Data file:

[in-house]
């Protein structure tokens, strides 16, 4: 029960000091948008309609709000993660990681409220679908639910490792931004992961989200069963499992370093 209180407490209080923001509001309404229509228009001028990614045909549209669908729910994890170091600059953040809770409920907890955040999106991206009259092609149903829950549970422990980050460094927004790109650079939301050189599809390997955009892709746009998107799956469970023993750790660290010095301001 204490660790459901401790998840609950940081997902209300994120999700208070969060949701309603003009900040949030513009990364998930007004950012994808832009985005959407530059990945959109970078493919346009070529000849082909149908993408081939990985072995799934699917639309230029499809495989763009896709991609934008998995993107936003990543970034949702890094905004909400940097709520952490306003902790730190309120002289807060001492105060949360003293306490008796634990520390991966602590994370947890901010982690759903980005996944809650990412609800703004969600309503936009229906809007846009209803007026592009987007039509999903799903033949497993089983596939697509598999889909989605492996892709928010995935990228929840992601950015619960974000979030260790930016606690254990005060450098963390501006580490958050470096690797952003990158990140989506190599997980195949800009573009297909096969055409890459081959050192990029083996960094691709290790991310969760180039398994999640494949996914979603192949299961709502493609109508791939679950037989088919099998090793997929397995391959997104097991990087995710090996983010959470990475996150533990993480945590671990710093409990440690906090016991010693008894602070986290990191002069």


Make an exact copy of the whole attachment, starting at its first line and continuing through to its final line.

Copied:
[in-house]
């Protein structure tokens, strides 16, 4: 029960000091948008309609709000993660990681409220679908639910490792931004992961989200069963499992370093 209180407490209080923001509001309404229509228009001028990614045909549209669908729910994890170091600059953040809770409920907890955040999106991206009259092609149903829950549970422990980050460094927004790109650079939301050189599809390997955009892709746009998107799956469970023993750790660290010095301001 204490660790459901401790998840609950940081997902209300994120999700208070969060949701309603003009900040949030513009990364998930007004950012994808832009985005959407530059990945959109970078493919346009070529000849082909149908993408081939990985072995799934699917639309230029499809495989763009896709991609934008998995993107936003990543970034949702890094905004909400940097709520952490306003902790730190309120002289807060001492105060949360003293306490008796634990520390991966602590994370947890901010982690759903980005996944809650990412609800703004969600309503936009229906809007846009209803007026592009987007039509999903799903033949497993089983596939697509598999889909989605492996892709928010995935990228929840992601950015619960974000979030260790930016606690254990005060450098963390501006580490958050470096690797952003990158990140989506190599997980195949800009573009297909096969055409890459081959050192990029083996960094691709290790991310969760180039398994999640494949996914979603192949299961709502493609109508791939679950037989088919099998090793997929397995391959997104097991990087995710090996983010959470990475996150533990993480945590671990710093409990440690906090016991010693008894602070986290990191002069």